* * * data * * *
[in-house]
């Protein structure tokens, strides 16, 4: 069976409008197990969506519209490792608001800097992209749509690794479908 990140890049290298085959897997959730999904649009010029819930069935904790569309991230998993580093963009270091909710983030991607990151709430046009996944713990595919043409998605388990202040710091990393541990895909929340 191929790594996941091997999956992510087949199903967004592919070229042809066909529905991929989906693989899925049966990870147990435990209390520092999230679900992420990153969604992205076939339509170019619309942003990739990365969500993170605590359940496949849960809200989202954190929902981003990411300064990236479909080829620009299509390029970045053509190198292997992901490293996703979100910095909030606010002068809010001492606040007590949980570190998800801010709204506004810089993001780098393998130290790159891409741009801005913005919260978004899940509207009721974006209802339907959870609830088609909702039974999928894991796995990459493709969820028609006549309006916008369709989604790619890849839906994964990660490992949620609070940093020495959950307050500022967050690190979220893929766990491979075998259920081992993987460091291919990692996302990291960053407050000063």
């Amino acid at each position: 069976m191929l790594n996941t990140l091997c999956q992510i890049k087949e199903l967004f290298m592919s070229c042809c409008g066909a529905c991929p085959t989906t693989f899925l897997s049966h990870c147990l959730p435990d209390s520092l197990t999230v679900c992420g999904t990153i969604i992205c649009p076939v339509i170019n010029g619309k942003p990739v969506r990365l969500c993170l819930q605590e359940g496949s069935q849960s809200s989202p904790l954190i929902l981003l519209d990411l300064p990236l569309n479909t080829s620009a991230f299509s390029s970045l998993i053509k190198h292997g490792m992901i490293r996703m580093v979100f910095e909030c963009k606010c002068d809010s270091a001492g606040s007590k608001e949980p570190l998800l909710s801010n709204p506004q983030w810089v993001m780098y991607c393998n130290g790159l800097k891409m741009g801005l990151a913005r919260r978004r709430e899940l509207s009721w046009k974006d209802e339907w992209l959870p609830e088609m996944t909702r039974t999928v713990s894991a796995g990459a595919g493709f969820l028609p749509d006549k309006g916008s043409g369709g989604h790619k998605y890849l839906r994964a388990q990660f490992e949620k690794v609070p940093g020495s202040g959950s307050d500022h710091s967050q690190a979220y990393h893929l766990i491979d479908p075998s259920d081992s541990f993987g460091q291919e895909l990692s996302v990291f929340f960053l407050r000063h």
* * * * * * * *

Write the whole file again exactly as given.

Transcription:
[in-house]
């Protein structure tokens, strides 16, 4: 069976409008197990969506519209490792608001800097992209749509690794479908 990140890049290298085959897997959730999904649009010029819930069935904790569309991230998993580093963009270091909710983030991607990151709430046009996944713990595919043409998605388990202040710091990393541990895909929340 191929790594996941091997999956992510087949199903967004592919070229042809066909529905991929989906693989899925049966990870147990435990209390520092999230679900992420990153969604992205076939339509170019619309942003990739990365969500993170605590359940496949849960809200989202954190929902981003990411300064990236479909080829620009299509390029970045053509190198292997992901490293996703979100910095909030606010002068809010001492606040007590949980570190998800801010709204506004810089993001780098393998130290790159891409741009801005913005919260978004899940509207009721974006209802339907959870609830088609909702039974999928894991796995990459493709969820028609006549309006916008369709989604790619890849839906994964990660490992949620609070940093020495959950307050500022967050690190979220893929766990491979075998259920081992993987460091291919990692996302990291960053407050000063």
């Amino acid at each position: 069976m191929l790594n996941t990140l091997c999956q992510i890049k087949e199903l967004f290298m592919s070229c042809c409008g066909a529905c991929p085959t989906t693989f899925l897997s049966h990870c147990l959730p435990d209390s520092l197990t999230v679900c992420g999904t990153i969604i992205c649009p076939v339509i170019n010029g619309k942003p990739v969506r990365l969500c993170l819930q605590e359940g496949s069935q849960s809200s989202p904790l954190i929902l981003l519209d990411l300064p990236l569309n479909t080829s620009a991230f299509s390029s970045l998993i053509k190198h292997g490792m992901i490293r996703m580093v979100f910095e909030c963009k606010c002068d809010s270091a001492g606040s007590k608001e949980p570190l998800l909710s801010n709204p506004q983030w810089v993001m780098y991607c393998n130290g790159l800097k891409m741009g801005l990151a913005r919260r978004r709430e899940l509207s009721w046009k974006d209802e339907w992209l959870p609830e088609m996944t909702r039974t999928v713990s894991a796995g990459a595919g493709f969820l028609p749509d006549k309006g916008s043409g369709g989604h790619k998605y890849l839906r994964a388990q990660f490992e949620k690794v609070p940093g020495s202040g959950s307050d500022h710091s967050q690190a979220y990393h893929l766990i491979d479908p075998s259920d081992s541990f993987g460091q291919e895909l990692s996302v990291f929340f960053l407050r000063h």